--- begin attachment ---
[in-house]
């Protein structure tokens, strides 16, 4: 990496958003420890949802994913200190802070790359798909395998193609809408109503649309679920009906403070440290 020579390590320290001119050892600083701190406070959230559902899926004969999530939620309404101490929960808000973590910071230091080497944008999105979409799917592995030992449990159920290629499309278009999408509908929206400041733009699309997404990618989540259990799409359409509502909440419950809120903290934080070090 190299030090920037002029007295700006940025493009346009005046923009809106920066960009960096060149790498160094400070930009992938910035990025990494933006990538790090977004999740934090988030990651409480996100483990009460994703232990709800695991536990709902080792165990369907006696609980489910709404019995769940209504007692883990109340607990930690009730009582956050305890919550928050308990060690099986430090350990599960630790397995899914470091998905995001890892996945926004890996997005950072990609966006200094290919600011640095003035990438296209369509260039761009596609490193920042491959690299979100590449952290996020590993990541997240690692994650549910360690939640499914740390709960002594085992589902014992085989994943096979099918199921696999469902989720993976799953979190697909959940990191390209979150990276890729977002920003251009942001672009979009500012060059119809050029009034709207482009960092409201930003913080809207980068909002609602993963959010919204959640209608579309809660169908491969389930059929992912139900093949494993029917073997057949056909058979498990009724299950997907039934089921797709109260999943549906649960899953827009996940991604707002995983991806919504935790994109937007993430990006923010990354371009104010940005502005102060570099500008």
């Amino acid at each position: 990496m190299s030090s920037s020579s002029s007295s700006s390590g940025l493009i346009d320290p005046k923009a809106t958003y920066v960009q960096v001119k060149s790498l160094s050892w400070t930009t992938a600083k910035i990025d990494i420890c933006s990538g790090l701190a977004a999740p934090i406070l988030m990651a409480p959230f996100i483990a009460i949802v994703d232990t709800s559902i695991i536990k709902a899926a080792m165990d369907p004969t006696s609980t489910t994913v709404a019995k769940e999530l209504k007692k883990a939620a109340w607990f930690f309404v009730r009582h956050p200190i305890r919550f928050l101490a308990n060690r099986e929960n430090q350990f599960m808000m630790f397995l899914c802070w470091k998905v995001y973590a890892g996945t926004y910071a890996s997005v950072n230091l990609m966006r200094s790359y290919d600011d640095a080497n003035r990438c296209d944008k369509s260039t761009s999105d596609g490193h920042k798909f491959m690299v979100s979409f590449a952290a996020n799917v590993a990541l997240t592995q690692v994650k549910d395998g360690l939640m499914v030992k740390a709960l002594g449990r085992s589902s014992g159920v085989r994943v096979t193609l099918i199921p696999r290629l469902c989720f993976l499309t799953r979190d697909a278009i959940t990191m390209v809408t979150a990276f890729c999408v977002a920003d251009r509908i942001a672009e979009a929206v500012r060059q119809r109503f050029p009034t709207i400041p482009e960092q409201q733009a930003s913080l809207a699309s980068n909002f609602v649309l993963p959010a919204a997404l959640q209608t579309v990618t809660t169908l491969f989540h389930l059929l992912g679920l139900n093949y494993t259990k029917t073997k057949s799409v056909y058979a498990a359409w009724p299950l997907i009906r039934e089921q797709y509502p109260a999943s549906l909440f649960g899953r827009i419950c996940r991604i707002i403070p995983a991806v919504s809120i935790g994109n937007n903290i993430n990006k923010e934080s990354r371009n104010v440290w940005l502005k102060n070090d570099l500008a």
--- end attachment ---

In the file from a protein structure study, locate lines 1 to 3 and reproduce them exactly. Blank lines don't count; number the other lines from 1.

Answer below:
[in-house]
């Protein structure tokens, strides 16, 4: 990496958003420890949802994913200190802070790359798909395998193609809408109503649309679920009906403070440290 020579390590320290001119050892600083701190406070959230559902899926004969999530939620309404101490929960808000973590910071230091080497944008999105979409799917592995030992449990159920290629499309278009999408509908929206400041733009699309997404990618989540259990799409359409509502909440419950809120903290934080070090 190299030090920037002029007295700006940025493009346009005046923009809106920066960009960096060149790498160094400070930009992938910035990025990494933006990538790090977004999740934090988030990651409480996100483990009460994703232990709800695991536990709902080792165990369907006696609980489910709404019995769940209504007692883990109340607990930690009730009582956050305890919550928050308990060690099986430090350990599960630790397995899914470091998905995001890892996945926004890996997005950072990609966006200094290919600011640095003035990438296209369509260039761009596609490193920042491959690299979100590449952290996020590993990541997240690692994650549910360690939640499914740390709960002594085992589902014992085989994943096979099918199921696999469902989720993976799953979190697909959940990191390209979150990276890729977002920003251009942001672009979009500012060059119809050029009034709207482009960092409201930003913080809207980068909002609602993963959010919204959640209608579309809660169908491969389930059929992912139900093949494993029917073997057949056909058979498990009724299950997907039934089921797709109260999943549906649960899953827009996940991604707002995983991806919504935790994109937007993430990006923010990354371009104010940005502005102060570099500008």
């Amino acid at each position: 990496m190299s030090s920037s020579s002029s007295s700006s390590g940025l493009i346009d320290p005046k923009a809106t958003y920066v960009q960096v001119k060149s790498l160094s050892w400070t930009t992938a600083k910035i990025d990494i420890c933006s990538g790090l701190a977004a999740p934090i406070l988030m990651a409480p959230f996100i483990a009460i949802v994703d232990t709800s559902i695991i536990k709902a899926a080792m165990d369907p004969t006696s609980t489910t994913v709404a019995k769940e999530l209504k007692k883990a939620a109340w607990f930690f309404v009730r009582h956050p200190i305890r919550f928050l101490a308990n060690r099986e929960n430090q350990f599960m808000m630790f397995l899914c802070w470091k998905v995001y973590a890892g996945t926004y910071a890996s997005v950072n230091l990609m966006r200094s790359y290919d600011d640095a080497n003035r990438c296209d944008k369509s260039t761009s999105d596609g490193h920042k798909f491959m690299v979100s979409f590449a952290a996020n799917v590993a990541l997240t592995q690692v994650k549910d395998g360690l939640m499914v030992k740390a709960l002594g449990r085992s589902s014992g159920v085989r994943v096979t193609l099918i199921p696999r290629l469902c989720f993976l499309t799953r979190d697909a278009i959940t990191m390209v809408t979150a990276f890729c999408v977002a920003d251009r509908i942001a672009e979009a929206v500012r060059q119809r109503f050029p009034t709207i400041p482009e960092q409201q733009a930003s913080l809207a699309s980068n909002f609602v649309l993963p959010a919204a997404l959640q209608t579309v990618t809660t169908l491969f989540h389930l059929l992912g679920l139900n093949y494993t259990k029917t073997k057949s799409v056909y058979a498990a359409w009724p299950l997907i009906r039934e089921q797709y509502p109260a999943s549906l909440f649960g899953r827009i419950c996940r991604i707002i403070p995983a991806v919504s809120i935790g994109n937007n903290i993430n990006k923010e934080s990354r371009n104010v440290w940005l502005k102060n070090d570099l500008a």